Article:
Telecommunications Minister Darcy Boyce says while Barbados currently ranks “high” in the Caribbean in terms of connectivity, his desire is to have it listed among the top ten countries in the world.
But instead of going the route of legislative change, Boyce announced today that the Freundel Stuart administration intended to utilize “moral suasion” over the course of the next 12 months, as it pushes “very hard” for number portability — a way for Barbadians to keep their telephone numbers even if they switch their provider.
“We will push number portability both for mobile phones as well as the fixed lines,” said Boyce, the Minister responsible for telecommunications in the Office of the Prime Minister.
Addressing the launch of a local Internet exchange point at the Hilton hotel, Boyce embarked on the process of “moral suasion” as he called on local providers Flow and Digicel to work out an arrangement on how number portability could be achieved, saying he would not have to resort to legislation or regulations.
The minister explained to the gathering, which included representatives of both telecoms companies, as well as other key industry stakeholders, that while regulation would still be necessary “it would be lovely if the regulations that we do are regulations that are agreed upon by all, and are agreed upon fairly soon”.
Number portability has already been launched in the Bahamas, Jamaica, the Cayman Islands and Dominican Republic.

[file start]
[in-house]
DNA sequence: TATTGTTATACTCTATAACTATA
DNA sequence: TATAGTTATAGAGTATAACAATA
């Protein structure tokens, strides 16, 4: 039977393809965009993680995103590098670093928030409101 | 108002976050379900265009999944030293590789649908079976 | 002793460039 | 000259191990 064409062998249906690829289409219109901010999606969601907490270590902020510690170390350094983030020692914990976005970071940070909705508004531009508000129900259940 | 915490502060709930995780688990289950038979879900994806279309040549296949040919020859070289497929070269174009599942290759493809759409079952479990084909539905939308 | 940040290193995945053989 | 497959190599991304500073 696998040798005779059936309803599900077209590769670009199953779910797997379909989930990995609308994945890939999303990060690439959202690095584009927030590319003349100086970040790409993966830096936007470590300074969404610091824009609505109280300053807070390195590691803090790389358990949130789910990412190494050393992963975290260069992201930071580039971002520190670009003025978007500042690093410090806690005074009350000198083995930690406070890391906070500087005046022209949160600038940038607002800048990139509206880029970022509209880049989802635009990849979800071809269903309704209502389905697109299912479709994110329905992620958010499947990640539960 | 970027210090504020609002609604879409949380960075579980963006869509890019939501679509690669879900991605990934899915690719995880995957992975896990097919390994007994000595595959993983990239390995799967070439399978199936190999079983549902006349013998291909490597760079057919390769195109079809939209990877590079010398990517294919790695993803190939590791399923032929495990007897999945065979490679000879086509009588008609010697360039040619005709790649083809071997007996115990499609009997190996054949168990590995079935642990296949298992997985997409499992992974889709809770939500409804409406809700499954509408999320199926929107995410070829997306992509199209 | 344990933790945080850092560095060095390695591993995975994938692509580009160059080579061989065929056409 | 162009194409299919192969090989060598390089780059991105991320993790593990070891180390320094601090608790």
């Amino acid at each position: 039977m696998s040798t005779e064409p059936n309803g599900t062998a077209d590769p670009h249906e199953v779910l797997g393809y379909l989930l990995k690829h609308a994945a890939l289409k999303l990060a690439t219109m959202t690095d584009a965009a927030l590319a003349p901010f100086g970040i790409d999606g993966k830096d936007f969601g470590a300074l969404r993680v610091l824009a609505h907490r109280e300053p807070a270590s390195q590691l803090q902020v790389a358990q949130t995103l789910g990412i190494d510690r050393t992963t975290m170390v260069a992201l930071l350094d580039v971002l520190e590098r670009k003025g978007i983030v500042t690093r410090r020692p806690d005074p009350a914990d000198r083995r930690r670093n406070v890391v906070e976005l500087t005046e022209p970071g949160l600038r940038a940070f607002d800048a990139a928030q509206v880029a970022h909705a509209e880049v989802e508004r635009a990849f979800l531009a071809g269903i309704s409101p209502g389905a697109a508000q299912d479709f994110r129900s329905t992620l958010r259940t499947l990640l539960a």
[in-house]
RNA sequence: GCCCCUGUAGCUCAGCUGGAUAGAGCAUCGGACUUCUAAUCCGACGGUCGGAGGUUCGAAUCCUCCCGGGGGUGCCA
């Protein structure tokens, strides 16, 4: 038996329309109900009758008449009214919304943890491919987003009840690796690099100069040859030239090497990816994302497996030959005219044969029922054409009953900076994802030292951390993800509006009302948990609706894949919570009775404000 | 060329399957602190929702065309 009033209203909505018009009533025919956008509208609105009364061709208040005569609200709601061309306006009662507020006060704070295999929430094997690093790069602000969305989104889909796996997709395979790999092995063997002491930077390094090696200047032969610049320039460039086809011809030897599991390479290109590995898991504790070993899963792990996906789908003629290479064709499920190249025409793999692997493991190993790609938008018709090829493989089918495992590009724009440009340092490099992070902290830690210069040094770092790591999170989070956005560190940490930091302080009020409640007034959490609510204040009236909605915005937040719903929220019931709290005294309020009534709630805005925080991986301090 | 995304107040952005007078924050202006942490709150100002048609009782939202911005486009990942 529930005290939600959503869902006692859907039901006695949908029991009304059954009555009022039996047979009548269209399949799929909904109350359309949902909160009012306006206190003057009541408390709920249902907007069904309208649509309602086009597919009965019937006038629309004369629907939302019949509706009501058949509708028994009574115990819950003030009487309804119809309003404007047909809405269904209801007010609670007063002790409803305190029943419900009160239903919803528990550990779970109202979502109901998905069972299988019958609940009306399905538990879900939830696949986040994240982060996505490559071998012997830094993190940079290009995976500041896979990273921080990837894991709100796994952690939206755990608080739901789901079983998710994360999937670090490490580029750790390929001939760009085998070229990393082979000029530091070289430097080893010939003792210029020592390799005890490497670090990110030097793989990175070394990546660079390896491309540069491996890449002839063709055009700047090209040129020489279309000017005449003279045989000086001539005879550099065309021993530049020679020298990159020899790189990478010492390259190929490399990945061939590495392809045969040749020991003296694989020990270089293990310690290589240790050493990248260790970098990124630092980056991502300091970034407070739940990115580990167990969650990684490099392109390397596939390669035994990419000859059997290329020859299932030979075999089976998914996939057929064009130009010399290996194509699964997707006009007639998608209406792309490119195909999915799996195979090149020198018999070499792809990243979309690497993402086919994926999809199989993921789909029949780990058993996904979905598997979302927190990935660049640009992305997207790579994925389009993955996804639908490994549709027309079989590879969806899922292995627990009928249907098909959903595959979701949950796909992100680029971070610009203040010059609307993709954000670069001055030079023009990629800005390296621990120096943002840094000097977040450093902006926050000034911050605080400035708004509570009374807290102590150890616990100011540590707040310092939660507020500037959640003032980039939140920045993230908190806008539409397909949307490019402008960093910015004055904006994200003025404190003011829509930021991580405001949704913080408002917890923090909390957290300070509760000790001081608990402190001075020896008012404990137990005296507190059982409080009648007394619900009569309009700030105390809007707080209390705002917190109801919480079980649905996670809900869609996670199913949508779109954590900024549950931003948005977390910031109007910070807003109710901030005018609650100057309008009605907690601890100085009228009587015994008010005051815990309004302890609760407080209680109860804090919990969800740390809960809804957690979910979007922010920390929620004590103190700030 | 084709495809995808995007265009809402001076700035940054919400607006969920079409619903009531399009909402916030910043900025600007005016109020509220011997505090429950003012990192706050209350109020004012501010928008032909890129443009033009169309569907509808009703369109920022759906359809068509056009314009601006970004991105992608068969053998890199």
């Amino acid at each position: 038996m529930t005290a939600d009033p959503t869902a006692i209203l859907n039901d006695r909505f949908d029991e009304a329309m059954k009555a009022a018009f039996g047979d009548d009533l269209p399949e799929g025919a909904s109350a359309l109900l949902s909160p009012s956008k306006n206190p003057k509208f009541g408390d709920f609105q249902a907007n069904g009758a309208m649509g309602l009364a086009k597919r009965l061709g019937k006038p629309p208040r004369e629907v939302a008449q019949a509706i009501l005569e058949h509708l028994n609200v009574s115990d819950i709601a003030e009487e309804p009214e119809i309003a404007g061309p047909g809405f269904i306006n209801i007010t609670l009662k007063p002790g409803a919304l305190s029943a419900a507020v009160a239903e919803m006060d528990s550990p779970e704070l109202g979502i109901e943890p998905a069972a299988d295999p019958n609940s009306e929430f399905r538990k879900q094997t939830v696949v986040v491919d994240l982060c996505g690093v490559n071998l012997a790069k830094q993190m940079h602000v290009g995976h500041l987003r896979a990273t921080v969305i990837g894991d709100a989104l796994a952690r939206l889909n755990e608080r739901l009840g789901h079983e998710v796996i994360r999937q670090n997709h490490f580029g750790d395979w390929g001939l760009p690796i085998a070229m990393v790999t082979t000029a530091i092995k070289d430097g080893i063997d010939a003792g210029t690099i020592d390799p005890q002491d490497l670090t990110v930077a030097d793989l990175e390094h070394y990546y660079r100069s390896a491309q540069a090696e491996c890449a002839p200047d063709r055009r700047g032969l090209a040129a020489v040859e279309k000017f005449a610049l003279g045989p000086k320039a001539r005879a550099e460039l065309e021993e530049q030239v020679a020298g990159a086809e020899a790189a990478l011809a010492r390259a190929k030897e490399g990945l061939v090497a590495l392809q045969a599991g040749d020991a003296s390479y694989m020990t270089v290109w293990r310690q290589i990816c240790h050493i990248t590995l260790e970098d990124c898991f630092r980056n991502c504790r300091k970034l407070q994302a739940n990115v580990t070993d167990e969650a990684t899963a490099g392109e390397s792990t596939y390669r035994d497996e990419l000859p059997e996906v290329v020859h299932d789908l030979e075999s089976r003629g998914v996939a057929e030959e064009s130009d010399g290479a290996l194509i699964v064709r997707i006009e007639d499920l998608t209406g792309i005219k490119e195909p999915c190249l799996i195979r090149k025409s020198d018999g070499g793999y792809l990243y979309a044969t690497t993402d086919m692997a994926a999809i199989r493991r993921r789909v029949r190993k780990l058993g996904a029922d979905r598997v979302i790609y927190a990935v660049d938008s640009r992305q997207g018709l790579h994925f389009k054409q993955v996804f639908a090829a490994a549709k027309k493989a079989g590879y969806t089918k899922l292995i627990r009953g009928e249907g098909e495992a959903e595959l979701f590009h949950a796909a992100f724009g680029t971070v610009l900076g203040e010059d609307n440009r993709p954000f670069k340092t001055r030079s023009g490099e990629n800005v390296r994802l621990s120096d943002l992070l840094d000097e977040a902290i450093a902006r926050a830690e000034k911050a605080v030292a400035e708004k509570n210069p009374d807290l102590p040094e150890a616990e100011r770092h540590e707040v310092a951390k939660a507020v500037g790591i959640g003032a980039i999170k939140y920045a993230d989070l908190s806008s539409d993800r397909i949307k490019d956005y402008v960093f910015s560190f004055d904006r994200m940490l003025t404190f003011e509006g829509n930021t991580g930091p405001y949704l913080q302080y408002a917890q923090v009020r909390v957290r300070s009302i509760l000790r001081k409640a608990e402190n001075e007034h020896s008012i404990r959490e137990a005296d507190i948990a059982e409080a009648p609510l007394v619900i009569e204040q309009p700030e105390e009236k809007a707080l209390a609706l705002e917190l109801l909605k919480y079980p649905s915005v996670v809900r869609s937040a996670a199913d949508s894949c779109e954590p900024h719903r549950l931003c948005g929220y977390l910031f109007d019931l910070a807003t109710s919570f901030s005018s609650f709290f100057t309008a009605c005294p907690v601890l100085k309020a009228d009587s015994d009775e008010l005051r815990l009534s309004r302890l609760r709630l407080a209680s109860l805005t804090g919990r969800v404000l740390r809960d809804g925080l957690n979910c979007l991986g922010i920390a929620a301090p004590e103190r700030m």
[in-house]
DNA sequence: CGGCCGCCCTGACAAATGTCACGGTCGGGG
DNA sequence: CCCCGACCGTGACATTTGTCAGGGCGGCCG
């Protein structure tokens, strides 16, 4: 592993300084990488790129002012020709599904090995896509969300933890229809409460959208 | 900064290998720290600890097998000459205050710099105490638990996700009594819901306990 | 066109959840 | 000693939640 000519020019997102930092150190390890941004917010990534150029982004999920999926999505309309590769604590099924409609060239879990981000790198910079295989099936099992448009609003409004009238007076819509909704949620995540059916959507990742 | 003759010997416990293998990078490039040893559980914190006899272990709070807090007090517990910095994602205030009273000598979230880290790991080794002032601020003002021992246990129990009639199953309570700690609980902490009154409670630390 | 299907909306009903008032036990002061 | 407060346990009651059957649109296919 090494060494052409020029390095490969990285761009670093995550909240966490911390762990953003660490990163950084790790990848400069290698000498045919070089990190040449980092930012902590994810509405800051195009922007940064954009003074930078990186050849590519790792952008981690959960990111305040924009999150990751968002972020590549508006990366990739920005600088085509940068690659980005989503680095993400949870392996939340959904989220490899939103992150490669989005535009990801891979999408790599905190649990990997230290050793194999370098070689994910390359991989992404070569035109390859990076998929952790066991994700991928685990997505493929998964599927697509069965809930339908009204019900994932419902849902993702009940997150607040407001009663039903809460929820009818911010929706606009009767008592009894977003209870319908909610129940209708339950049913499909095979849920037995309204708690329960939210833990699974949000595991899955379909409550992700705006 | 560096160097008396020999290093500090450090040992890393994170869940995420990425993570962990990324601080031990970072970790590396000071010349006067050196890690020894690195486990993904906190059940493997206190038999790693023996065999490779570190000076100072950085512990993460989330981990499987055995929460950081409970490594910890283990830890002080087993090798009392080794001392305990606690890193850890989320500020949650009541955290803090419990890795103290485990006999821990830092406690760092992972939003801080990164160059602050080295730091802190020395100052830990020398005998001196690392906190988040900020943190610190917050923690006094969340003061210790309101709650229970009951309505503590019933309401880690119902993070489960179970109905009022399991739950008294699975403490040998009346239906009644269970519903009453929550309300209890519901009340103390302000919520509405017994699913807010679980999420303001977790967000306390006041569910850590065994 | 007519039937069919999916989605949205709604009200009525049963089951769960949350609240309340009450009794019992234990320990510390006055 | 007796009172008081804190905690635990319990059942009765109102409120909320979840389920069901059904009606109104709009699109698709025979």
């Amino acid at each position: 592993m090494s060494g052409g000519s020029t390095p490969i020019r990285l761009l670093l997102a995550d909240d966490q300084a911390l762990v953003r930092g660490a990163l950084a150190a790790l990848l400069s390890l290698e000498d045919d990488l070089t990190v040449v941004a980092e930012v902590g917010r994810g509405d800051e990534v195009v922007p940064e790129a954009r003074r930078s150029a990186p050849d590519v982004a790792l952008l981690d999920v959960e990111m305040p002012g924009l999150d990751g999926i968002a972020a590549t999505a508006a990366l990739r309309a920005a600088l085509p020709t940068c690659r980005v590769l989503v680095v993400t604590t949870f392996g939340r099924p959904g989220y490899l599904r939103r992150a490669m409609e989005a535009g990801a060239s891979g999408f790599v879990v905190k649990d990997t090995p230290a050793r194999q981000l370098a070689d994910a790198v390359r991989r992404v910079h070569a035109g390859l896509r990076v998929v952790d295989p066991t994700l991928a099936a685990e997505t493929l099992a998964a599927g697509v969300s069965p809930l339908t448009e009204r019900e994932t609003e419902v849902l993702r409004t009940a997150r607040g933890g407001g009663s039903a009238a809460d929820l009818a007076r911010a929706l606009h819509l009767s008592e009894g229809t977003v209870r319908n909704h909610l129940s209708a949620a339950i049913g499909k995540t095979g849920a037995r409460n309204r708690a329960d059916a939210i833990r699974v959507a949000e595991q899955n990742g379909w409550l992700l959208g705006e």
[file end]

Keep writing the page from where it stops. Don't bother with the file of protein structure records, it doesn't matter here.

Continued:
Insisting that Barbados must not be left behind, Boyce said his ministry would be making a greater effort this year to try “to get the regulators of telecommunication services to do more talking with each other and maybe more cooperation with each other.
“We are going to try to get the regulators to look at some potential memorandum of understanding so that we can work together and so that we can remove any chance of regulatory arbitrage between the countries in the region.
“This is in line with what the heads of government [of the Caribbean Community] have approved about three or four years ago to create a single ICT space in the region,” noted Boyce.
Government’s position on number portability was immediately welcomed by telecommunications analyst Hallam Hope who told Barbados TODAY it would be a big benefit, especially for small business owners who use their mobile phone to conduct business.
“Many of us in business or as customers we have invested a lot in that number so we are not inclined to move it because we have it for many years and people know that number by heart,” acknowledged Hope.
However, he said it was yet to be determined what impacts it was likely to have.
“So it is that benefit to the society in terms of competition, but like everything else the question is what are the details, will there be cost to the consumer, how soon would your number be able to be ported from one service provider to another?” he asked.